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    5. This one:1. The virus will enter any resting B cell and cause it to proliferate, guaranteeing efficient access of
      the virus to the B cell pool and amplifying the viral genome copy number. In doing so, it uses a set of
      genes that recapitulates what is necessary to cause a B cell to become a blast on the way to
      differentiating to a plasma or memory cell.
      2. The virus will infect any resting B cell, but in vivo it ends up in a very specific subset, the resting
      memory B cell - precisely the best place to be for long term persistence. When there, it shuts off gene
      expression so the cells cannot be immunosurveilled. Instead the cells are maintained at stable levels
      for long periods of time as though they were normal memory B cells - precisely the state required for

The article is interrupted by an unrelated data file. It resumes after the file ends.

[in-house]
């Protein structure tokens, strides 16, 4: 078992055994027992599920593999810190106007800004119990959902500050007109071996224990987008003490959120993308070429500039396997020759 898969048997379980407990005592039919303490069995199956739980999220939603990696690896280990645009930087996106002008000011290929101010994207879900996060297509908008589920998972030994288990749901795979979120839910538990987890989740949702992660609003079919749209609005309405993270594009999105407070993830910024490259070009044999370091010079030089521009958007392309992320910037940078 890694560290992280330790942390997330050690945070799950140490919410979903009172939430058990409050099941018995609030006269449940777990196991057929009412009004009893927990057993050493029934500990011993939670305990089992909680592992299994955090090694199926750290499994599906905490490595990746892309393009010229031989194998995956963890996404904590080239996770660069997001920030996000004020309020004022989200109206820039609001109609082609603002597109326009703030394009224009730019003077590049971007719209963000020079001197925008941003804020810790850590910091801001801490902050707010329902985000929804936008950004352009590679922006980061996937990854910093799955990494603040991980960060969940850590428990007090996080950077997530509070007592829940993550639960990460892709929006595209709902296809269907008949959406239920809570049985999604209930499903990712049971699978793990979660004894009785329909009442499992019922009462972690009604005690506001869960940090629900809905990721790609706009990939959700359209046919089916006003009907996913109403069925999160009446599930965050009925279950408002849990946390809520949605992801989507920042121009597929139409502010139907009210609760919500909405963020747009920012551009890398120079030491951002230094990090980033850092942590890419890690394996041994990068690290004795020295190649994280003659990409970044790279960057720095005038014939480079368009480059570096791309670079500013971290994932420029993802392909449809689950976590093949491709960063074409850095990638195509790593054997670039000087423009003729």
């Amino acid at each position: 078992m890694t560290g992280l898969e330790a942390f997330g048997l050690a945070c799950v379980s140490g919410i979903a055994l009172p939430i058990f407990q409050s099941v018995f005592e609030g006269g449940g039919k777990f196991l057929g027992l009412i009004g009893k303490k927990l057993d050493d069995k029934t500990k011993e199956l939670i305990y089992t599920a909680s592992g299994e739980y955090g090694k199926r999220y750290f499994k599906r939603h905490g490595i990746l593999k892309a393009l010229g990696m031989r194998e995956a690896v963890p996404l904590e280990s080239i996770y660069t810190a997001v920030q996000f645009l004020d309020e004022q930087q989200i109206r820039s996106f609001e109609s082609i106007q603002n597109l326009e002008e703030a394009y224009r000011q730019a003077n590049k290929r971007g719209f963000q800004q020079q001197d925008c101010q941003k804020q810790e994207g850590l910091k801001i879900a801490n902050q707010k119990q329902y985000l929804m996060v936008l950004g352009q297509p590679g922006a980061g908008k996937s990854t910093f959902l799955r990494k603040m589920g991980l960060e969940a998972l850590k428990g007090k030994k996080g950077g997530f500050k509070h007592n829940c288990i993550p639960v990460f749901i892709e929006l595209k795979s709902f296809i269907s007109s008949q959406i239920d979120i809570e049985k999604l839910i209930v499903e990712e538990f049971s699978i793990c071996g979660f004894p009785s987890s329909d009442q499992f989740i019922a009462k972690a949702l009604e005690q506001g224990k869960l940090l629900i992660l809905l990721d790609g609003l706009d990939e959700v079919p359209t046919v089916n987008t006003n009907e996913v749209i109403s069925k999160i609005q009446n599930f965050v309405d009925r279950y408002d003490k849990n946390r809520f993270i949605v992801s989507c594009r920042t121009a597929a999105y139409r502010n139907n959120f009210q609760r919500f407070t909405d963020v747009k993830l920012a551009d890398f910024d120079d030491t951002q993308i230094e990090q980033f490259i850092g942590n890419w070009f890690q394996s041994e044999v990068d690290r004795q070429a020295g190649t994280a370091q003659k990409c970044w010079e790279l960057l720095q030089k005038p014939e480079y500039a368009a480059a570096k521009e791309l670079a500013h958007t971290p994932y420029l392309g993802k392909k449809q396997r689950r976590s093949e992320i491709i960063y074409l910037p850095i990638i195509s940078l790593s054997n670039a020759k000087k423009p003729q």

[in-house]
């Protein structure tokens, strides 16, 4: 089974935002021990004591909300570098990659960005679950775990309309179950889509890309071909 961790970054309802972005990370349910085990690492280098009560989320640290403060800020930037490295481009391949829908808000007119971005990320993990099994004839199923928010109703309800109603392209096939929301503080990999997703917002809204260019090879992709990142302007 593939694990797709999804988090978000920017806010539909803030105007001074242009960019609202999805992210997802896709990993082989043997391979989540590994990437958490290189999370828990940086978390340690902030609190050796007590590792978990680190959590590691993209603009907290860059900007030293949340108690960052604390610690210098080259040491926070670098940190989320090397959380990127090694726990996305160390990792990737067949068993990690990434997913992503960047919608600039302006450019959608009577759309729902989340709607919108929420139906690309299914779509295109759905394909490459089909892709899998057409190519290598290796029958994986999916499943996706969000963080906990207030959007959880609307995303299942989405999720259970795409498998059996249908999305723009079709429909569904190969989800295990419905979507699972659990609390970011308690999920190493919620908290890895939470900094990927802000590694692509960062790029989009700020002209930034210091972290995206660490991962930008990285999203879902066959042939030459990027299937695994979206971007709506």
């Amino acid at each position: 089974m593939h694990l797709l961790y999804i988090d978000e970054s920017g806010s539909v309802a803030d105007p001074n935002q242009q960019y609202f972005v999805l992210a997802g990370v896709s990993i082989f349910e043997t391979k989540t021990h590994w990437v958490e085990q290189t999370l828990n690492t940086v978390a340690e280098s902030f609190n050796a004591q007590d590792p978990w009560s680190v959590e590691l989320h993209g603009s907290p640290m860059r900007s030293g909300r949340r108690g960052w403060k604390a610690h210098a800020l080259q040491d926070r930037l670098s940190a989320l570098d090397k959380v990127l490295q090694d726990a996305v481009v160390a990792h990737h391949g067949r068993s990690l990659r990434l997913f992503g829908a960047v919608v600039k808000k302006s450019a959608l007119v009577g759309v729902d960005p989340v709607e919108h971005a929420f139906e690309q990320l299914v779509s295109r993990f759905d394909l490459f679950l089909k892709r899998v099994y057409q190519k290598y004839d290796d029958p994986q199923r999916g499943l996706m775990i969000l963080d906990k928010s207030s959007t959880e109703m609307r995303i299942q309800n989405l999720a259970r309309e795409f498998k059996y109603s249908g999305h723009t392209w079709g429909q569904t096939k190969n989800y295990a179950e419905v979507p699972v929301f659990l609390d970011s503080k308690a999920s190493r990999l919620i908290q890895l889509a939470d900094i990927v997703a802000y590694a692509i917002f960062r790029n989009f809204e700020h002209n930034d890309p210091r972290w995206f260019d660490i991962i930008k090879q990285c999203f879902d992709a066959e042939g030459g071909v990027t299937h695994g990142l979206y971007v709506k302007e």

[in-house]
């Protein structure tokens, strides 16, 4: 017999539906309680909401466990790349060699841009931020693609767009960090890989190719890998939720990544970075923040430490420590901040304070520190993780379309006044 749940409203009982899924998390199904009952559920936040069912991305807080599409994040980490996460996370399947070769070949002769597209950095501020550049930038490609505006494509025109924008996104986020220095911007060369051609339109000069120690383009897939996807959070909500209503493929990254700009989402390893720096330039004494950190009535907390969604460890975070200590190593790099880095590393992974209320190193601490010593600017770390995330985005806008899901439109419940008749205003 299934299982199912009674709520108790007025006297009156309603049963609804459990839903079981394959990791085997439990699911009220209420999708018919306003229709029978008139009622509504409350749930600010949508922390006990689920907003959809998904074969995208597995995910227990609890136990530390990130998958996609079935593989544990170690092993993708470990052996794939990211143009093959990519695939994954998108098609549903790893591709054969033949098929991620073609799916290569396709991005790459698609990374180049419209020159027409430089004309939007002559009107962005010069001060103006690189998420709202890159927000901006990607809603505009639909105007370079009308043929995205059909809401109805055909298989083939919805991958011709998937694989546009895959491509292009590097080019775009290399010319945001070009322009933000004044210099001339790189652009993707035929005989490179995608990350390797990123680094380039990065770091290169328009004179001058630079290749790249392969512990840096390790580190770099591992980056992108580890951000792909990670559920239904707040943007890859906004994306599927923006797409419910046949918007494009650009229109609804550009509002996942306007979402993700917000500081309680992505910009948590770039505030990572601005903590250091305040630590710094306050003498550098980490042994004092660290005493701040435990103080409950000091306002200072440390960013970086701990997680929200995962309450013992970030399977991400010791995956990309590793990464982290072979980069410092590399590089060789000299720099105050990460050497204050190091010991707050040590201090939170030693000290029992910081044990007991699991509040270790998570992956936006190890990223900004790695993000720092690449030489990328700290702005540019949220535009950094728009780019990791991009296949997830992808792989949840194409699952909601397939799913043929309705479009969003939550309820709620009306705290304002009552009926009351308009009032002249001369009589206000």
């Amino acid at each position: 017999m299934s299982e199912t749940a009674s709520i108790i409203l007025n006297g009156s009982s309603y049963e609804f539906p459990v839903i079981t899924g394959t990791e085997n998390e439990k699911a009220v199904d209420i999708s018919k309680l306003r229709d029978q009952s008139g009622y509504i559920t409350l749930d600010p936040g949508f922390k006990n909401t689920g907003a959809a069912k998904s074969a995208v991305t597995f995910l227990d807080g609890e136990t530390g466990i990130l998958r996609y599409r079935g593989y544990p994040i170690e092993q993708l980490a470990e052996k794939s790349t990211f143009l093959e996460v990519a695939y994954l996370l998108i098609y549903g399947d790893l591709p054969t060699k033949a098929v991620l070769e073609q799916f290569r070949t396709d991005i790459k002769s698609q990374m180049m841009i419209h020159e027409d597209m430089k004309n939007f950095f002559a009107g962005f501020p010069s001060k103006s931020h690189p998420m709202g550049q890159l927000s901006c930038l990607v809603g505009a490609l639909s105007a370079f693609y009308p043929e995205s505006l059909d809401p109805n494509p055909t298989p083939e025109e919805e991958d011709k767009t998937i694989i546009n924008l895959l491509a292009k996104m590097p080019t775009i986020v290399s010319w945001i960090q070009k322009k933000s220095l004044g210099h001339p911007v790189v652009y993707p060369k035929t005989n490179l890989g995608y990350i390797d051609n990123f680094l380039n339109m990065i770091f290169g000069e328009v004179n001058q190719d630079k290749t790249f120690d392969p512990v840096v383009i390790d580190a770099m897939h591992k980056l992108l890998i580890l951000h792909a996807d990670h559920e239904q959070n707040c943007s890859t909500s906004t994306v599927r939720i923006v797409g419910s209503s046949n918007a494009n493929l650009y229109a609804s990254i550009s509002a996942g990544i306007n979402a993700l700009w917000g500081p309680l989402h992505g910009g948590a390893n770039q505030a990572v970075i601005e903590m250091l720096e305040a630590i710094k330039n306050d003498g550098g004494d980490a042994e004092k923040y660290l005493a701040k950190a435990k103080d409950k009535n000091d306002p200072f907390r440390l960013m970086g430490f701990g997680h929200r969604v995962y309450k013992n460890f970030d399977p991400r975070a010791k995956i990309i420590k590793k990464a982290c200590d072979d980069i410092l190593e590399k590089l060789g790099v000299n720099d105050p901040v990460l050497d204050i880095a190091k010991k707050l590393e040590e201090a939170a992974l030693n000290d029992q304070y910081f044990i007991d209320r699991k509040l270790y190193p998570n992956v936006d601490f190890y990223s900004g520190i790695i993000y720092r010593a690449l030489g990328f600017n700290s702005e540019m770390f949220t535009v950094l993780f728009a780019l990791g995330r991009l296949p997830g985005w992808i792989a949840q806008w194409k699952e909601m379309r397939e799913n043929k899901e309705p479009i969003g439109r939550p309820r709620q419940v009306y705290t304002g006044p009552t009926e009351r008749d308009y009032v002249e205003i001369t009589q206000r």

benign, long term persistence in a healthy host.
      3. The memory cells appear to go through an activated state when they enter mucosal epithelium where
      they express only the minimal viral information necessary for survival, the LMPl/Th surrogate, the
      LMP2a/BCR surrogate and EBNAl(Qp) to be sure the viral genome is maintained.
      4. When the cells become activated in the mucosal epithelium they behave like normal memory B cells
      in a secondary response. Most of the cells produced undergo terminal differentiation to become plasma cells. The virus responds by reactivating and producing infectious virus so that it can be released into
      the saliva.
      https://www.ncbi.nlm.nih.gov/pubmed/10530796

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  7. "...that are in the causal pathway, for example, smoking, vD and UVB sunlight exposure"

    There is at least a link: IL-6 levels.
    Did you notice that all well working DMTs also target IL-6?
    IL-6 knock out mice can't develop EAE...
    IL-6 elevated mixe have more severe EAE symptomes